Salmon Countdown


In this lesson, students will use discussion and worksheets as tools to explore Pacific Salmon life cycle, impacts salmon have on the environment and impacts humans have on salmon.

Students will be able to:

  • Describe the life cycle of Pacific Salmon.
  • Gain an appreciation of the needs of these organisms in their efforts to survive.
  • Identify some of the dangers that Pacific salmon face in different life cycle stages.
  • Explore the effects that humans can have on salmon, in particular, and on ecosystems in general.
  • Explore the impact that salmon have on aquatic and terrestrial ecosystems.

Suggested Materials:

Large paper or whiteboard, salmon countdown worksheets, photos/videos/props of the salmon life cycle.


  1. Review the subject of “salmon” with the entire class.
  2. Informally discuss the relationship that each student has with salmon, such as favourite fishing spots or favourite dinners.
  3. Discussion can lead to how we know salmon, how we use salmon and where we get salmon for our uses.
  4. Make a chart, with student input, about how people and salmon interact.
  5. Use props, posters, videos, or photos to reinforce the life history of the major Pacific salmon species (life cycle, habitats, species).
  6. Conduct a class discussion about the requirements of individual salmon in each stage of the life cycle with respect to food and habitat.
    1. Record student responses on a class chart and have students copy the chart for future reference.
  7. Help students envision the challenges that salmon in BC face as they travel from rivers and streams to the Pacific Ocean and back.
    1. Be sure to include all the obstacles a salmon might face on its journey, including physical obstacles (poor or destroyed habitat, fisheries, and predators for example) and environmental obstacles (such as temperature and salinity changes).
  8. Have students fill out the SALMON COUNTDOWN activity sheet. This can be done as individuals or in groups.
  9. When the activity is finished, discuss some of the following points and questions.
    1. What percentage of the alevins actually survived to spawn?
    2. What were some of the natural dangers that the salmon faced during their journey?
    3. What is the ecological importance of some salmon dying in the rivers and streams? (provide nutrients to the forest).

Discussion Questions:

  • What challenges do salmon face at different stages of their life cycle?
  • What are some of the ways that our actions impact salmon, and their ecosystems?
  • What can we do to help protect salmon and the ecosystem?
  • How do salmon support/affect terrestrial life?

Helpful Tips:

  • Activity can be shortened if discussions about salmon and their life cycles have already taken place.

Learning Objectives

Ocean Literacy - Prescribed Learning Outcomes 

1–The Earth has one big ocean with many features.

e.  Most of Earth’s water (97%) is in the ocean. Seawater has unique properties. It is salty, its freezing point is slightly lower the fresh water, its density is slightly higher, its electrical conductivity is much higher, and it is slightly basic, Balance of pH is vital for the health of marine ecosystems, and important in controlling the rate at which the ocean will absorb and buffer changes in atmospheric carbon dioxide.

g.  The ocean is connected to major lakes, watersheds, and waterways because all major watersheds on Earth drain to the ocean. Rivers and streams transport nutrients, salts, sediments, and pollutants from watersheds to coastal estuaries and to the ocean.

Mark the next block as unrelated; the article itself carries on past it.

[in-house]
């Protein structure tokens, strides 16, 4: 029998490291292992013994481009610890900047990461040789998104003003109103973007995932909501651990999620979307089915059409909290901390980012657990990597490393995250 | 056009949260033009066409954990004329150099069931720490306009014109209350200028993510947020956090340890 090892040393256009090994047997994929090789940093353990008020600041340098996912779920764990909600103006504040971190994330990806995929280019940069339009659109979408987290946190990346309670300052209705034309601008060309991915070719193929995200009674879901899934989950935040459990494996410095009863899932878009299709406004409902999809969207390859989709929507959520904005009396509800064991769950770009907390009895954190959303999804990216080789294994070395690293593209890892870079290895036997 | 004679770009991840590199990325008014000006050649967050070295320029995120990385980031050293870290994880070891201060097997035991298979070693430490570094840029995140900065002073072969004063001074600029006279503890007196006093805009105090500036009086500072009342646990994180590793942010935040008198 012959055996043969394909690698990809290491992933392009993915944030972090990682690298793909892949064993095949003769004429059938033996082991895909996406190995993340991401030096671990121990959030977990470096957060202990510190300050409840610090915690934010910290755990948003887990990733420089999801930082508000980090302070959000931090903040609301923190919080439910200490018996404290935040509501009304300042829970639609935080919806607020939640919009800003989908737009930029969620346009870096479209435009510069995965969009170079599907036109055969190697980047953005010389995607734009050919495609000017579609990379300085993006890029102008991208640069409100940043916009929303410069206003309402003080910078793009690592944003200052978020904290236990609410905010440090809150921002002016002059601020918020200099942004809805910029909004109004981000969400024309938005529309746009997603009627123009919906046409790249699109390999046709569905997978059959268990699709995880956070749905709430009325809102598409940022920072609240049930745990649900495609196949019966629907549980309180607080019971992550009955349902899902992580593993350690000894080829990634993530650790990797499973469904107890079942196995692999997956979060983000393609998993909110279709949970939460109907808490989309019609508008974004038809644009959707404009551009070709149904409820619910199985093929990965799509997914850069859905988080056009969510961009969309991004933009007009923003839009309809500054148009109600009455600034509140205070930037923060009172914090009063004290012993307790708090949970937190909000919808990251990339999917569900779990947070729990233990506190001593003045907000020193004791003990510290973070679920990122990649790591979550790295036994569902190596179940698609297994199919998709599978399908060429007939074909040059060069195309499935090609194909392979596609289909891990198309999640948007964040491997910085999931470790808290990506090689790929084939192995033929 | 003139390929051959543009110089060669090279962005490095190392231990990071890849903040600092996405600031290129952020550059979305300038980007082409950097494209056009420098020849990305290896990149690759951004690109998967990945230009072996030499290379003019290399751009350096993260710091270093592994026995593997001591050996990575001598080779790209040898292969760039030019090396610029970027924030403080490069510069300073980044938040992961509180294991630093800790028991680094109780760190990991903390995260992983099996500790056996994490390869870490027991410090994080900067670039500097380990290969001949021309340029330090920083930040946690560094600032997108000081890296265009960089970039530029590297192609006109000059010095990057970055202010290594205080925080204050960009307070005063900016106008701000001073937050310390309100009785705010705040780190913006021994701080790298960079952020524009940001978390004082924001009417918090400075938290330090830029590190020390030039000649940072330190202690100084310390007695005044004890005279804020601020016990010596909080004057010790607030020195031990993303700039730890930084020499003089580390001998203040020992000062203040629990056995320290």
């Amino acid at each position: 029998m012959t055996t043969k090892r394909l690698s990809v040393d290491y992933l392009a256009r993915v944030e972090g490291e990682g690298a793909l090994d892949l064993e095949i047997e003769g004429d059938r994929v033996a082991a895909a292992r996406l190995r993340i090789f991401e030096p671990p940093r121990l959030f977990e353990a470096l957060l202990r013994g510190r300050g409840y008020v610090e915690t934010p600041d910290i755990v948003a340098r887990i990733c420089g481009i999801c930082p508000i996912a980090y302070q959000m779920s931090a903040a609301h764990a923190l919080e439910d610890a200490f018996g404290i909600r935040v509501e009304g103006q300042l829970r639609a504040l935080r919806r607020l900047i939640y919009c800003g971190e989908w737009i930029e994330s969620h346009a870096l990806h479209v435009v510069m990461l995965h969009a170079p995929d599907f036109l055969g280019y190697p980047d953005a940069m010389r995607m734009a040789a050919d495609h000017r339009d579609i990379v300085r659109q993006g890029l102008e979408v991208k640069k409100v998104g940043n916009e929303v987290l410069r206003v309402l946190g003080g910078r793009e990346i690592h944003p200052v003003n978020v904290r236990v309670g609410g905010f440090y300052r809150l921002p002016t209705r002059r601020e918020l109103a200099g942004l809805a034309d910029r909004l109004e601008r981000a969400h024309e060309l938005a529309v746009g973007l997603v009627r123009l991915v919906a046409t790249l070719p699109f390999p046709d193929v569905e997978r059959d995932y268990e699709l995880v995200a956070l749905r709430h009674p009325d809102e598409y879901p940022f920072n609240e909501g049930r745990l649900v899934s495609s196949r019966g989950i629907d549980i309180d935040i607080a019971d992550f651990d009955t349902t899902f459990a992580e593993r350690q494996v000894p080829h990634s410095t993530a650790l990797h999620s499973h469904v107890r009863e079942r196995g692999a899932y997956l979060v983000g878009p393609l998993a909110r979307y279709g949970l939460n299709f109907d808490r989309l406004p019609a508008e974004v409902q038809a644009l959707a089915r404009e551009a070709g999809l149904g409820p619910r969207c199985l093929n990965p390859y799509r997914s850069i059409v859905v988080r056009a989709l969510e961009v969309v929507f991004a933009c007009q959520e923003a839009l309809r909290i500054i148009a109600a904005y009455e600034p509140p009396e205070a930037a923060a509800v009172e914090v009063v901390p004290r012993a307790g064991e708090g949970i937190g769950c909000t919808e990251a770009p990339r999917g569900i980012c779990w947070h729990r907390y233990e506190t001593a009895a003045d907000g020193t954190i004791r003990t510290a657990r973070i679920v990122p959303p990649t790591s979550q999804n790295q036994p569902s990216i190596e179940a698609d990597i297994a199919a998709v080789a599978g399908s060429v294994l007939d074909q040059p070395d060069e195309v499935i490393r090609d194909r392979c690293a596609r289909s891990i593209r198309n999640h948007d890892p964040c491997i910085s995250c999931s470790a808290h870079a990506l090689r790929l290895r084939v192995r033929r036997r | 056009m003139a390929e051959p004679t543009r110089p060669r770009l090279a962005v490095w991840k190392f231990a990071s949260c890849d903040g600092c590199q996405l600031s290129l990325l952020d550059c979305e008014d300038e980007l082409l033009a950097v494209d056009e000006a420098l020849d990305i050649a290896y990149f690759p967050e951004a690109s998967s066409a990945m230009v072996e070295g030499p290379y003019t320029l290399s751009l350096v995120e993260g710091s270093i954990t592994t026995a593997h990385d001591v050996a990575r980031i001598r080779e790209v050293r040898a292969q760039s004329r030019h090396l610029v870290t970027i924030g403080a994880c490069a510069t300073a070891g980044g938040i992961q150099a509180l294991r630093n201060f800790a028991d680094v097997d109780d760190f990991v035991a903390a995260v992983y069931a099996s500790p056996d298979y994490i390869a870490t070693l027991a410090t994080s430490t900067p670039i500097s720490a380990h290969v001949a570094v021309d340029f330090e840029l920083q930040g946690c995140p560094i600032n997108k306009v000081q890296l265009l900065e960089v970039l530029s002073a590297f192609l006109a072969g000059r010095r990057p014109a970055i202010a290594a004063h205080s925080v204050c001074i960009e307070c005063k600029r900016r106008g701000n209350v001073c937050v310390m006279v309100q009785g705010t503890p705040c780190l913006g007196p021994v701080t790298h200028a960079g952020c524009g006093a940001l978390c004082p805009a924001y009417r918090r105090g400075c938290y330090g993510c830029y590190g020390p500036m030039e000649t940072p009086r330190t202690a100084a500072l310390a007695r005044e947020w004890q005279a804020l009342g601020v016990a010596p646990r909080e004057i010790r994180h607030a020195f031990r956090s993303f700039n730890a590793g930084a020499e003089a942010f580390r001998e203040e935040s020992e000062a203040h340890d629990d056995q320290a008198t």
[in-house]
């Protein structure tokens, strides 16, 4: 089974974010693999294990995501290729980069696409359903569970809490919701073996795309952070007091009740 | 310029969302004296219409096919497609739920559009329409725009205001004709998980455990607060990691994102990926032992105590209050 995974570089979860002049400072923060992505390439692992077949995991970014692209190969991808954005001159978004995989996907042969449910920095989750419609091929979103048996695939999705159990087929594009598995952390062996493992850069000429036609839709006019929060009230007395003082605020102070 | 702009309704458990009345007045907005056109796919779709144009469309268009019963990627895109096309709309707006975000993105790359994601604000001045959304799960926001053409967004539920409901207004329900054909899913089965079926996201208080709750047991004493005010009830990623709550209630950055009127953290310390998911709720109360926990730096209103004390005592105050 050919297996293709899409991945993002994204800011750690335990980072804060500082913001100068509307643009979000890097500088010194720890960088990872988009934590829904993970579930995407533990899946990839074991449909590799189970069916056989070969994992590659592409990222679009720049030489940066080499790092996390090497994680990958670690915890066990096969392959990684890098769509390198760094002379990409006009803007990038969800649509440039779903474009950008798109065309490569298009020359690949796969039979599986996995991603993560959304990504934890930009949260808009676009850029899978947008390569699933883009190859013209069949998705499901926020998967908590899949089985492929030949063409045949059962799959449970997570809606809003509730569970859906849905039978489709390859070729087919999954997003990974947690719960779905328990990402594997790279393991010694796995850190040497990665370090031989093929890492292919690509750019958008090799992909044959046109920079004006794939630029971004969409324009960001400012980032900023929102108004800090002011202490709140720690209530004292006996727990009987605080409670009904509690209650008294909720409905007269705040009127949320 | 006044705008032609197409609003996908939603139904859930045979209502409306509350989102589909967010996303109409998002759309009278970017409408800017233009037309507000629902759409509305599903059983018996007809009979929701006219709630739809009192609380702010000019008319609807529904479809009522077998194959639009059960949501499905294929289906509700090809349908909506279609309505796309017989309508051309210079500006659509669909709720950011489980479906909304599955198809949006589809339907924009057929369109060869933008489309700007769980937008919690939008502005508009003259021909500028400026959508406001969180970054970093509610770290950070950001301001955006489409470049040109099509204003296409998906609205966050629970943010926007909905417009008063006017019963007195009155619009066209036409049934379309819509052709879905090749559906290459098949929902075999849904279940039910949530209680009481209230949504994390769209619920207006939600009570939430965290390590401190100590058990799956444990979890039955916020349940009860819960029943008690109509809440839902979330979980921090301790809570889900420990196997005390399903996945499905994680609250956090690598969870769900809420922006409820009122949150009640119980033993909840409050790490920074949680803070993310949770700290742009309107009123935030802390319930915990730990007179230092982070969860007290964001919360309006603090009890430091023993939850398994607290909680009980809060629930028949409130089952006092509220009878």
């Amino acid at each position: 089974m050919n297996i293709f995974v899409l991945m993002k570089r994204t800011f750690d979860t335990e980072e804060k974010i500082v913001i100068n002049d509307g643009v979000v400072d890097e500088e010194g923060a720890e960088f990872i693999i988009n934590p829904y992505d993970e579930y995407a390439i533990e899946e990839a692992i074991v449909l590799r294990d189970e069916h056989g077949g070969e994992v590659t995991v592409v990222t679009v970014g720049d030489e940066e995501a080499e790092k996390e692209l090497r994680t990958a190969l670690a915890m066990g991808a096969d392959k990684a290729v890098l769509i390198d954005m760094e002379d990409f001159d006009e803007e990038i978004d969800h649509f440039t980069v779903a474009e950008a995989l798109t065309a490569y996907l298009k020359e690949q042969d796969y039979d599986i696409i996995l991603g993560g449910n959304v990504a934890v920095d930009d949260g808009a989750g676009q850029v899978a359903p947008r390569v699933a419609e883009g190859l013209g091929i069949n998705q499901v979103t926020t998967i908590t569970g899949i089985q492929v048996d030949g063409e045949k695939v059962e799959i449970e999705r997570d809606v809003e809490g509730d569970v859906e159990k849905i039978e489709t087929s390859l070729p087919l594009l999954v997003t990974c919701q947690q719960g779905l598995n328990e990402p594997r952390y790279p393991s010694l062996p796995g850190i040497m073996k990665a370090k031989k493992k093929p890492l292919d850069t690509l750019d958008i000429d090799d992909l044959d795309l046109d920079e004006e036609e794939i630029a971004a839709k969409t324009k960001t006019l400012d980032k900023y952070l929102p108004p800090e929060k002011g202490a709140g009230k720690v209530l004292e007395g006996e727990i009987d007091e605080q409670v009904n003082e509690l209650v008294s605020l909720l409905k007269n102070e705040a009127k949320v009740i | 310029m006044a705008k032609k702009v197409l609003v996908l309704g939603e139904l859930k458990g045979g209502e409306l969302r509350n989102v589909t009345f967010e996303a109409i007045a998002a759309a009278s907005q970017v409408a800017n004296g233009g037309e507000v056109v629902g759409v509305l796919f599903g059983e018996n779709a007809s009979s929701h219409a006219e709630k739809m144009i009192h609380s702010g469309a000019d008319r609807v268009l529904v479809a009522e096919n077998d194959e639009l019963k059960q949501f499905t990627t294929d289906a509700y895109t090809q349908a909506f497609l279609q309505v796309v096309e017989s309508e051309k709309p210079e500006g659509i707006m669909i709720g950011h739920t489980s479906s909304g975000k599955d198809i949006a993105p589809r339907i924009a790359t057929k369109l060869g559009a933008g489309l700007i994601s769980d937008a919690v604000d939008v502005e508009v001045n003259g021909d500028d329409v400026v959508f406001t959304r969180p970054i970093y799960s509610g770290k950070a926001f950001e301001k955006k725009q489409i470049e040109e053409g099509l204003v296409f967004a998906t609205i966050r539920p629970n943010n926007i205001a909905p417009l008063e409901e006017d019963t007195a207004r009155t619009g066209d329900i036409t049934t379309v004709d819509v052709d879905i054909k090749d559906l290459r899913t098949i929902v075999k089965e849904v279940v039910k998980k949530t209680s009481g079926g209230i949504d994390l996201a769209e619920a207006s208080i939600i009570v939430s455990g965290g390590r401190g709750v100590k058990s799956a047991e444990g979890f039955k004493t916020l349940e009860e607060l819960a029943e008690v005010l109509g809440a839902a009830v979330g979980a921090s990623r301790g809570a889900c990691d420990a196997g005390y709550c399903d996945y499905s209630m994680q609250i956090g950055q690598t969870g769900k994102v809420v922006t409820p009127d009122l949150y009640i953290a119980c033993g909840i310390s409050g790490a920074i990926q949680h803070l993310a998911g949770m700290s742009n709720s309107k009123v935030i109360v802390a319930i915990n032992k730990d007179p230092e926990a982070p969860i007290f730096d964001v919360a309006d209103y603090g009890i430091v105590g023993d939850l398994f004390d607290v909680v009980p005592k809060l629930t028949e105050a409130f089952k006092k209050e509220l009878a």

h.  Although the ocean is large, it is finite, and resources are limited.

5 –The ocean supports a great diversity of life and ecosystems.

a.  Ocean life ranges in size from the smallest living things, microbes, to the largest animal on Earth, blue whales.

d.  Ocean biology provides many unique examples of life cycles, adaptations, and important relationships among organisms (symbiosis, predator –prey dynamics, and energy transfer) that do not occur on land.

e.  The ocean provides a vast living space with diverse and unique ecosystems from the surface through the water column and down to, and below, the seafloor. Most of the living space on Earth is in the ocean.

f.  Ocean ecosystems are defined by environmental factors and the community of organisms living there. Ocean life is not evenly distributed through time or space due to differences in abiotic factors such as oxygen, salinity, temperature, pH, light, nutrients, pressure, substrate, and circulation. A few regions of the ocean support the most abundant life on Earth, while most of the ocean does not support much life.

i.  Estuaries provide important and productive nursery areas for many marine and aquatic species.

6–The ocean and humans are inextricably interconnected.

d.  Humans affect the ocean in a variety of ways. Laws, regulations, and resource management affect what is taken out and put into the ocean. Human development and activity leads to pollution (pointsource, non-point source, and noise pollution), changes to ocean chemistry (ocean acidification) and physical modifications (changes to beaches, shores, and rivers). In addition, humans haveremoved most of the large vertebrates from the ocean.

e.  Changes in ocean temperature and pH due to human activities can affect the survival of some organisms and impact biological diversity(coral bleaching due to increased temperature and inhibition of shell formations due to ocean acidification).

g.  Everyone is responsible for caring for the ocean. The ocean sustains life on Earth and humans must live in ways that sustain the ocean. Individual and collective actions are needed to effectively manage ocean resources for all.

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